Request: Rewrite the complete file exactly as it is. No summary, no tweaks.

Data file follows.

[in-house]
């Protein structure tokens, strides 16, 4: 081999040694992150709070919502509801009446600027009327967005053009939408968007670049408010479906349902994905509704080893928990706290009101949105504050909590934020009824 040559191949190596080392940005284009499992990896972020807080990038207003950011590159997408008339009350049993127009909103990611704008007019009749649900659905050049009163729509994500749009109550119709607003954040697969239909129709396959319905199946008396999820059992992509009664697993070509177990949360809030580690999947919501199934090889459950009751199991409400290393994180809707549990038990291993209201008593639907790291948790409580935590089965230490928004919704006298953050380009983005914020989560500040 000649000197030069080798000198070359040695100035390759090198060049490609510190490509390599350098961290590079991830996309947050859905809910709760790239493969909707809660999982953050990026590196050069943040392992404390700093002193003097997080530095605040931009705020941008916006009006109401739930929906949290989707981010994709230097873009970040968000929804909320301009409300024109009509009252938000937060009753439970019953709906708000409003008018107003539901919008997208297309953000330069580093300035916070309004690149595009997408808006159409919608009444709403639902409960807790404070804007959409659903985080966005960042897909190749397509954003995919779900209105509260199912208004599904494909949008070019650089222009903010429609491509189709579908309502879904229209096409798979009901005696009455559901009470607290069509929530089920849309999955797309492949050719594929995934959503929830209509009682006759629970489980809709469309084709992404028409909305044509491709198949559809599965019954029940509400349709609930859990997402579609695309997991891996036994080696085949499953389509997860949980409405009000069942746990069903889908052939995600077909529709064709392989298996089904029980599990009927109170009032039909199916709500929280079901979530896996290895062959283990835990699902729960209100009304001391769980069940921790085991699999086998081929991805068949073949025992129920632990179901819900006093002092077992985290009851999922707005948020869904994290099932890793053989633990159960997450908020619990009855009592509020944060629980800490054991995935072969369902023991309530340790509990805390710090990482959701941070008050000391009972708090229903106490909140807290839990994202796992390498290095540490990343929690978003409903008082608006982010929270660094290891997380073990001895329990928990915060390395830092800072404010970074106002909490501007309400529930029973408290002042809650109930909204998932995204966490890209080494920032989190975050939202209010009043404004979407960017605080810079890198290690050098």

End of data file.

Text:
[in-house]
């Protein structure tokens, strides 16, 4: 081999040694992150709070919502509801009446600027009327967005053009939408968007670049408010479906349902994905509704080893928990706290009101949105504050909590934020009824 040559191949190596080392940005284009499992990896972020807080990038207003950011590159997408008339009350049993127009909103990611704008007019009749649900659905050049009163729509994500749009109550119709607003954040697969239909129709396959319905199946008396999820059992992509009664697993070509177990949360809030580690999947919501199934090889459950009751199991409400290393994180809707549990038990291993209201008593639907790291948790409580935590089965230490928004919704006298953050380009983005914020989560500040 000649000197030069080798000198070359040695100035390759090198060049490609510190490509390599350098961290590079991830996309947050859905809910709760790239493969909707809660999982953050990026590196050069943040392992404390700093002193003097997080530095605040931009705020941008916006009006109401739930929906949290989707981010994709230097873009970040968000929804909320301009409300024109009509009252938000937060009753439970019953709906708000409003008018107003539901919008997208297309953000330069580093300035916070309004690149595009997408808006159409919608009444709403639902409960807790404070804007959409659903985080966005960042897909190749397509954003995919779900209105509260199912208004599904494909949008070019650089222009903010429609491509189709579908309502879904229209096409798979009901005696009455559901009470607290069509929530089920849309999955797309492949050719594929995934959503929830209509009682006759629970489980809709469309084709992404028409909305044509491709198949559809599965019954029940509400349709609930859990997402579609695309997991891996036994080696085949499953389509997860949980409405009000069942746990069903889908052939995600077909529709064709392989298996089904029980599990009927109170009032039909199916709500929280079901979530896996290895062959283990835990699902729960209100009304001391769980069940921790085991699999086998081929991805068949073949025992129920632990179901819900006093002092077992985290009851999922707005948020869904994290099932890793053989633990159960997450908020619990009855009592509020944060629980800490054991995935072969369902023991309530340790509990805390710090990482959701941070008050000391009972708090229903106490909140807290839990994202796992390498290095540490990343929690978003409903008082608006982010929270660094290891997380073990001895329990928990915060390395830092800072404010970074106002909490501007309400529930029973408290002042809650109930909204998932995204966490890209080494920032989190975050939202209010009043404004979407960017605080810079890198290690050098």